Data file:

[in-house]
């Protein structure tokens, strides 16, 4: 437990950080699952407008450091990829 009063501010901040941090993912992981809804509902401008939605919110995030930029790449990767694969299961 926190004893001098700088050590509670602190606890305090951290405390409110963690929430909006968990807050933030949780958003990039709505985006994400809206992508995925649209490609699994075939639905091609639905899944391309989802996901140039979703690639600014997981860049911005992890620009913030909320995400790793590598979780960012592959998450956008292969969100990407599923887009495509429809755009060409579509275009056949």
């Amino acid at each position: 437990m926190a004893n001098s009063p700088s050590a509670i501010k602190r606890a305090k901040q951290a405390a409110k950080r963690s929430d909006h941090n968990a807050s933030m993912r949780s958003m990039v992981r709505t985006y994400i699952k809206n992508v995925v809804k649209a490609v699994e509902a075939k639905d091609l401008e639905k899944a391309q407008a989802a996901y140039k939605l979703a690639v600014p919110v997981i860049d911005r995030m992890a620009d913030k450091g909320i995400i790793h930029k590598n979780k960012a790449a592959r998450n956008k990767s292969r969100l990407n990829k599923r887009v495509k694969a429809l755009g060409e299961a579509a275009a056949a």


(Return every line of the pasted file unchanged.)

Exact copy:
[in-house]
């Protein structure tokens, strides 16, 4: 437990950080699952407008450091990829 009063501010901040941090993912992981809804509902401008939605919110995030930029790449990767694969299961 926190004893001098700088050590509670602190606890305090951290405390409110963690929430909006968990807050933030949780958003990039709505985006994400809206992508995925649209490609699994075939639905091609639905899944391309989802996901140039979703690639600014997981860049911005992890620009913030909320995400790793590598979780960012592959998450956008292969969100990407599923887009495509429809755009060409579509275009056949």
């Amino acid at each position: 437990m926190a004893n001098s009063p700088s050590a509670i501010k602190r606890a305090k901040q951290a405390a409110k950080r963690s929430d909006h941090n968990a807050s933030m993912r949780s958003m990039v992981r709505t985006y994400i699952k809206n992508v995925v809804k649209a490609v699994e509902a075939k639905d091609l401008e639905k899944a391309q407008a989802a996901y140039k939605l979703a690639v600014p919110v997981i860049d911005r995030m992890a620009d913030k450091g909320i995400i790793h930029k590598n979780k960012a790449a592959r998450n956008k990767s292969r969100l990407n990829k599923r887009v495509k694969a429809l755009g060409e299961a579509a275009a056949a």